Protecting Education in Conflict Zones
Educational institutions, like health-care facilities, are supposed to be safe havens. But, as the attacks on schools in countries such as Sudan, Syria, Thailand, and Yemen show, they are often under direct threat in conflict zones.
DOHA, LONDON – In conflict zones, it is children who often bear the brunt of the violence. Last month, repeated air strikes on a school compound in Idlib, Syria, killed at least 22 children; and children in the besieged Syrian city of Aleppo have, for months, had no way to escape near-constant bombardments. As the New York Times reported in September, “They cannot play, sleep or attend school. Increasingly, they cannot eat.”
Just a few weeks before that report, a bomb was detonated outside a school in Southern Thailand, just as parents were dropping off their children. The blast instantly killed a father and his four-year-old daughter, and injured ten others. Brad Adams of Human Rights Watch described the bombing as an act of “incomprehensible brutality”: “Calling this a war crime does not fully convey the harm done to the victims, or the far-reaching impact such attacks have on children in the region.”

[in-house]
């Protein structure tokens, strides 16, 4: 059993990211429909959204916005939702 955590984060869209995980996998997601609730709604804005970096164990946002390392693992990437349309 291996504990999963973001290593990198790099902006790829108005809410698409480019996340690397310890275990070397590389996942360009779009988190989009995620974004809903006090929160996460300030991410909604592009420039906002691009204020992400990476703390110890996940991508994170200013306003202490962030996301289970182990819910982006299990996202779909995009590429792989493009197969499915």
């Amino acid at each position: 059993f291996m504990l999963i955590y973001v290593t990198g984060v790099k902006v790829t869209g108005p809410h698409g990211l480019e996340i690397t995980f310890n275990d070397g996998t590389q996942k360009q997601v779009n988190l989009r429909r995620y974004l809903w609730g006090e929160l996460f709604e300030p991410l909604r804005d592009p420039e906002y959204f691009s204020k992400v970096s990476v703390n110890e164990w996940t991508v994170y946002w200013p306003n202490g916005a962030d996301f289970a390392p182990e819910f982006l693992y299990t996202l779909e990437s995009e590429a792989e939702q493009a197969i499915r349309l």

And just weeks before the Thailand bombing, on August 13, air strikes on a school in Yemen’s northwestern Saada region killed ten children and injured about 30 more.
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